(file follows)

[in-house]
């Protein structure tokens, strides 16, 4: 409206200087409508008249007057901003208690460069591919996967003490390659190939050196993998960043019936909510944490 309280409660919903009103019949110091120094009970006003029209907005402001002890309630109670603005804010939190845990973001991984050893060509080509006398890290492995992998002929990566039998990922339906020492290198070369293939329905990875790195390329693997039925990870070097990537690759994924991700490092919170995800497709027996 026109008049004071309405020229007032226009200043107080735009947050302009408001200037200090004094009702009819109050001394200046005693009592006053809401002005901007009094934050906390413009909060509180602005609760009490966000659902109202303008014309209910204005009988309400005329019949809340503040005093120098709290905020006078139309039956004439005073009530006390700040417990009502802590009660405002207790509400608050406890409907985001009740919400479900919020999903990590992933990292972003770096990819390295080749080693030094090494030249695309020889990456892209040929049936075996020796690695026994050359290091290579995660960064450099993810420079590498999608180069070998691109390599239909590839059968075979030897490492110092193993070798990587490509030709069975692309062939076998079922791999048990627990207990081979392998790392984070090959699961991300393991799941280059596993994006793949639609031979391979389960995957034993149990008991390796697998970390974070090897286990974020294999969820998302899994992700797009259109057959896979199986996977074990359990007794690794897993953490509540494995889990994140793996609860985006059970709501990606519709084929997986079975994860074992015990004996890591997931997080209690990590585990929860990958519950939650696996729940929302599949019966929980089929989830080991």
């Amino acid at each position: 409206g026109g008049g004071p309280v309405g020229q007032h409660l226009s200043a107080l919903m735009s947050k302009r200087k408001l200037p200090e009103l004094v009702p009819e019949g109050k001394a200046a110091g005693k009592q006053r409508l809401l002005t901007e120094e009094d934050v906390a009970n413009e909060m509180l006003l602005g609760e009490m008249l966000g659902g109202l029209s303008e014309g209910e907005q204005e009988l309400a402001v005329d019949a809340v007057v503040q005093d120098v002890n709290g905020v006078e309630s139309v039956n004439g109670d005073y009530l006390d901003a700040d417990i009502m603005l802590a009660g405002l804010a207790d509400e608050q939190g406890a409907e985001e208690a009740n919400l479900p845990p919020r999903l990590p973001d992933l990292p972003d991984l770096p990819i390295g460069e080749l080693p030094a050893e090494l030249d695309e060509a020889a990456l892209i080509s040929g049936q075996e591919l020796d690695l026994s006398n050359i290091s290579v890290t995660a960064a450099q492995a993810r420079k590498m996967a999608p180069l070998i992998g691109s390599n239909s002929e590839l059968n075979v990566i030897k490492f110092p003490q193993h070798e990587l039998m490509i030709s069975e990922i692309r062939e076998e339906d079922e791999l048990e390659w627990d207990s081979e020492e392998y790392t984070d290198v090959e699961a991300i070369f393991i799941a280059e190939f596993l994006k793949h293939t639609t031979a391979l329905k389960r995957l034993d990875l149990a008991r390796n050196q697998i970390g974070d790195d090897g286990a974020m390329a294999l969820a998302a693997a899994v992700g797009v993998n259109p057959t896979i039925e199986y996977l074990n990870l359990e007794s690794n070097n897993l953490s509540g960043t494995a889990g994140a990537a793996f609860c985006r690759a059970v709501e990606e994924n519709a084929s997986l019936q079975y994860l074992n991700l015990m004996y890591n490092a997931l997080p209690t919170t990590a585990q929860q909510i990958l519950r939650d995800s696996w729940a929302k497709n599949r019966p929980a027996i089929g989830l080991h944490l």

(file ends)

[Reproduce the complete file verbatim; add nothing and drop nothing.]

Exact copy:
[in-house]
């Protein structure tokens, strides 16, 4: 409206200087409508008249007057901003208690460069591919996967003490390659190939050196993998960043019936909510944490 309280409660919903009103019949110091120094009970006003029209907005402001002890309630109670603005804010939190845990973001991984050893060509080509006398890290492995992998002929990566039998990922339906020492290198070369293939329905990875790195390329693997039925990870070097990537690759994924991700490092919170995800497709027996 026109008049004071309405020229007032226009200043107080735009947050302009408001200037200090004094009702009819109050001394200046005693009592006053809401002005901007009094934050906390413009909060509180602005609760009490966000659902109202303008014309209910204005009988309400005329019949809340503040005093120098709290905020006078139309039956004439005073009530006390700040417990009502802590009660405002207790509400608050406890409907985001009740919400479900919020999903990590992933990292972003770096990819390295080749080693030094090494030249695309020889990456892209040929049936075996020796690695026994050359290091290579995660960064450099993810420079590498999608180069070998691109390599239909590839059968075979030897490492110092193993070798990587490509030709069975692309062939076998079922791999048990627990207990081979392998790392984070090959699961991300393991799941280059596993994006793949639609031979391979389960995957034993149990008991390796697998970390974070090897286990974020294999969820998302899994992700797009259109057959896979199986996977074990359990007794690794897993953490509540494995889990994140793996609860985006059970709501990606519709084929997986079975994860074992015990004996890591997931997080209690990590585990929860990958519950939650696996729940929302599949019966929980089929989830080991």
């Amino acid at each position: 409206g026109g008049g004071p309280v309405g020229q007032h409660l226009s200043a107080l919903m735009s947050k302009r200087k408001l200037p200090e009103l004094v009702p009819e019949g109050k001394a200046a110091g005693k009592q006053r409508l809401l002005t901007e120094e009094d934050v906390a009970n413009e909060m509180l006003l602005g609760e009490m008249l966000g659902g109202l029209s303008e014309g209910e907005q204005e009988l309400a402001v005329d019949a809340v007057v503040q005093d120098v002890n709290g905020v006078e309630s139309v039956n004439g109670d005073y009530l006390d901003a700040d417990i009502m603005l802590a009660g405002l804010a207790d509400e608050q939190g406890a409907e985001e208690a009740n919400l479900p845990p919020r999903l990590p973001d992933l990292p972003d991984l770096p990819i390295g460069e080749l080693p030094a050893e090494l030249d695309e060509a020889a990456l892209i080509s040929g049936q075996e591919l020796d690695l026994s006398n050359i290091s290579v890290t995660a960064a450099q492995a993810r420079k590498m996967a999608p180069l070998i992998g691109s390599n239909s002929e590839l059968n075979v990566i030897k490492f110092p003490q193993h070798e990587l039998m490509i030709s069975e990922i692309r062939e076998e339906d079922e791999l048990e390659w627990d207990s081979e020492e392998y790392t984070d290198v090959e699961a991300i070369f393991i799941a280059e190939f596993l994006k793949h293939t639609t031979a391979l329905k389960r995957l034993d990875l149990a008991r390796n050196q697998i970390g974070d790195d090897g286990a974020m390329a294999l969820a998302a693997a899994v992700g797009v993998n259109p057959t896979i039925e199986y996977l074990n990870l359990e007794s690794n070097n897993l953490s509540g960043t494995a889990g994140a990537a793996f609860c985006r690759a059970v709501e990606e994924n519709a084929s997986l019936q079975y994860l074992n991700l015990m004996y890591n490092a997931l997080p209690t919170t990590a585990q929860q909510i990958l519950r939650d995800s696996w729940a929302k497709n599949r019966p929980a027996i089929g989830l080991h944490l």